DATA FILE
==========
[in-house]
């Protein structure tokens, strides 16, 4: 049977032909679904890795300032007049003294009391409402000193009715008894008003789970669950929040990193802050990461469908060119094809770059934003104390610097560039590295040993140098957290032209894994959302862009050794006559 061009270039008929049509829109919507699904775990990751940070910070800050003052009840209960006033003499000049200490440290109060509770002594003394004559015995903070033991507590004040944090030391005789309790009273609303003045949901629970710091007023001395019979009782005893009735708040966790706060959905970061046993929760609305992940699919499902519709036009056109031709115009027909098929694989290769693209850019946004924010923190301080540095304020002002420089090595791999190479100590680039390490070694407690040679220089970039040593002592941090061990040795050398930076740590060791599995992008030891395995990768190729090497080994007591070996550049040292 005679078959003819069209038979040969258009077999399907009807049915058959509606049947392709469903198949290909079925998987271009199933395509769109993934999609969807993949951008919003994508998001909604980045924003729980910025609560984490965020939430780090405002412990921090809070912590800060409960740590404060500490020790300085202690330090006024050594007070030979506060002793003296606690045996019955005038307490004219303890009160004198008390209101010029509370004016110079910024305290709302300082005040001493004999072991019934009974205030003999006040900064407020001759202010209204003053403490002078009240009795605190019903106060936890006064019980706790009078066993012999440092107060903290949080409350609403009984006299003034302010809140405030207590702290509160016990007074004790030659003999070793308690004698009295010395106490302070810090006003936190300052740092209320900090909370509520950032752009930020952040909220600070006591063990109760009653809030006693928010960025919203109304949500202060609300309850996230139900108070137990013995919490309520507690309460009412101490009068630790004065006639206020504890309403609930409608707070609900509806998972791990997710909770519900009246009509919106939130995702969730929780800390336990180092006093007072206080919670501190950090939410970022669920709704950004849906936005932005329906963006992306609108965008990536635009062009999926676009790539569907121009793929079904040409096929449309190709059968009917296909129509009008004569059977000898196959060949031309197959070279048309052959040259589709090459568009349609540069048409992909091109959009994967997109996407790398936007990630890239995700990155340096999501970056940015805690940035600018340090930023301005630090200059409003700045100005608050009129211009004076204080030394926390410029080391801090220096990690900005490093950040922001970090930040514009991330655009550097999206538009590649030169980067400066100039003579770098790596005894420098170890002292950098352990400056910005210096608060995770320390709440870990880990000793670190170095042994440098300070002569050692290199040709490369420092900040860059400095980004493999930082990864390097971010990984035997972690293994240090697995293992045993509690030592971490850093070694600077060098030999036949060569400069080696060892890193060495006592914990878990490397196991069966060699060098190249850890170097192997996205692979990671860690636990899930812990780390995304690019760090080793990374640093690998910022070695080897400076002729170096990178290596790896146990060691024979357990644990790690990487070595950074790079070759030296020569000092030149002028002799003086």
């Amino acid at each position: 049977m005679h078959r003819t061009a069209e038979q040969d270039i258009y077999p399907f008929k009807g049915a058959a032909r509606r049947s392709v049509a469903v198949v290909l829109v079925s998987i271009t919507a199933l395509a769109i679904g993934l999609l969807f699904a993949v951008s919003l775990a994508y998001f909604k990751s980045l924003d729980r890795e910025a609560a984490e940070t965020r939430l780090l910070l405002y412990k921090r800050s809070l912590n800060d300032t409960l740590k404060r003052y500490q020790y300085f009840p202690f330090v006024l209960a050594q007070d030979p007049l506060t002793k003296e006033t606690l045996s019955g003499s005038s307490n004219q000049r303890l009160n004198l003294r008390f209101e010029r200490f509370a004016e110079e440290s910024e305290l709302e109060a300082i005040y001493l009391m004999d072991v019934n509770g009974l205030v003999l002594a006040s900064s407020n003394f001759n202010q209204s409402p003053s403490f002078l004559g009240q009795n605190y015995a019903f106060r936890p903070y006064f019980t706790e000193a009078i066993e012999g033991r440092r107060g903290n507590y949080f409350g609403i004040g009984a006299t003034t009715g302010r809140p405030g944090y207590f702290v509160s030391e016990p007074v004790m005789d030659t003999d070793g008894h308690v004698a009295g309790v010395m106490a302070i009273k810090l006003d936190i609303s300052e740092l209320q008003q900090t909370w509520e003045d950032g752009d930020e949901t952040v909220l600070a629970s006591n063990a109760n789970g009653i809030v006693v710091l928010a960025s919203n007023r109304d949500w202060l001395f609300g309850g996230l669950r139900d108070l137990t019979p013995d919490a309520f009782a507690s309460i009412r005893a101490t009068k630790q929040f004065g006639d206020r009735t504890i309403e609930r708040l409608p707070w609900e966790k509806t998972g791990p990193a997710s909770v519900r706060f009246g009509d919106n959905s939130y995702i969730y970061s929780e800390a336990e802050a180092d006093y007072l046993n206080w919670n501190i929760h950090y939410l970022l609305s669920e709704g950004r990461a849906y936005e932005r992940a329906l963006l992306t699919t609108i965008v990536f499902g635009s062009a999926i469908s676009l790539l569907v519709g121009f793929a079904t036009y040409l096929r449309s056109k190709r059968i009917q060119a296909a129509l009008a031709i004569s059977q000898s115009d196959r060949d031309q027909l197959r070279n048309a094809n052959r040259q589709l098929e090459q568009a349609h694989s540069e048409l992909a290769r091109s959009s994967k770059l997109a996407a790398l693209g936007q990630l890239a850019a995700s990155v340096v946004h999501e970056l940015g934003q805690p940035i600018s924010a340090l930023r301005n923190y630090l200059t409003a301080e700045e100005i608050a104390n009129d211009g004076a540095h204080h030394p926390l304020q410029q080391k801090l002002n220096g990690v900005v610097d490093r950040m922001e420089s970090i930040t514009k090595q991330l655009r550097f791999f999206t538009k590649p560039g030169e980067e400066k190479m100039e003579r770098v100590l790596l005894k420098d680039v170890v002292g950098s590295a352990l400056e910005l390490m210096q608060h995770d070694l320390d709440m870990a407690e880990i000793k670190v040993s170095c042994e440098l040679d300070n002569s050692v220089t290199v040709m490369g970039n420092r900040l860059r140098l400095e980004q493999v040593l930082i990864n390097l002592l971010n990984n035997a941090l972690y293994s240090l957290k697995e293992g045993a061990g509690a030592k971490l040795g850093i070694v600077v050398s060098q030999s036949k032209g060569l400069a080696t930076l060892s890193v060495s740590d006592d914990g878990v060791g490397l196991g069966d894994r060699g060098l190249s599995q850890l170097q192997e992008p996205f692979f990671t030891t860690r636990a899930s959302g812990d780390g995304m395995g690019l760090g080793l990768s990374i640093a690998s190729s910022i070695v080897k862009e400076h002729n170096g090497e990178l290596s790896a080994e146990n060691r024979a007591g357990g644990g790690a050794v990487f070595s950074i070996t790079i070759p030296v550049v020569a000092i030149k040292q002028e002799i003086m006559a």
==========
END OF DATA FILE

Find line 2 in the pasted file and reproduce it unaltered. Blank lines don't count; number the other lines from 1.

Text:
């Protein structure tokens, strides 16, 4: 049977032909679904890795300032007049003294009391409402000193009715008894008003789970669950929040990193802050990461469908060119094809770059934003104390610097560039590295040993140098957290032209894994959302862009050794006559 061009270039008929049509829109919507699904775990990751940070910070800050003052009840209960006033003499000049200490440290109060509770002594003394004559015995903070033991507590004040944090030391005789309790009273609303003045949901629970710091007023001395019979009782005893009735708040966790706060959905970061046993929760609305992940699919499902519709036009056109031709115009027909098929694989290769693209850019946004924010923190301080540095304020002002420089090595791999190479100590680039390490070694407690040679220089970039040593002592941090061990040795050398930076740590060791599995992008030891395995990768190729090497080994007591070996550049040292 005679078959003819069209038979040969258009077999399907009807049915058959509606049947392709469903198949290909079925998987271009199933395509769109993934999609969807993949951008919003994508998001909604980045924003729980910025609560984490965020939430780090405002412990921090809070912590800060409960740590404060500490020790300085202690330090006024050594007070030979506060002793003296606690045996019955005038307490004219303890009160004198008390209101010029509370004016110079910024305290709302300082005040001493004999072991019934009974205030003999006040900064407020001759202010209204003053403490002078009240009795605190019903106060936890006064019980706790009078066993012999440092107060903290949080409350609403009984006299003034302010809140405030207590702290509160016990007074004790030659003999070793308690004698009295010395106490302070810090006003936190300052740092209320900090909370509520950032752009930020952040909220600070006591063990109760009653809030006693928010960025919203109304949500202060609300309850996230139900108070137990013995919490309520507690309460009412101490009068630790004065006639206020504890309403609930409608707070609900509806998972791990997710909770519900009246009509919106939130995702969730929780800390336990180092006093007072206080919670501190950090939410970022669920709704950004849906936005932005329906963006992306609108965008990536635009062009999926676009790539569907121009793929079904040409096929449309190709059968009917296909129509009008004569059977000898196959060949031309197959070279048309052959040259589709090459568009349609540069048409992909091109959009994967997109996407790398936007990630890239995700990155340096999501970056940015805690940035600018340090930023301005630090200059409003700045100005608050009129211009004076204080030394926390410029080391801090220096990690900005490093950040922001970090930040514009991330655009550097999206538009590649030169980067400066100039003579770098790596005894420098170890002292950098352990400056910005210096608060995770320390709440870990880990000793670190170095042994440098300070002569050692290199040709490369420092900040860059400095980004493999930082990864390097971010990984035997972690293994240090697995293992045993509690030592971490850093070694600077060098030999036949060569400069080696060892890193060495006592914990878990490397196991069966060699060098190249850890170097192997996205692979990671860690636990899930812990780390995304690019760090080793990374640093690998910022070695080897400076002729170096990178290596790896146990060691024979357990644990790690990487070595950074790079070759030296020569000092030149002028002799003086």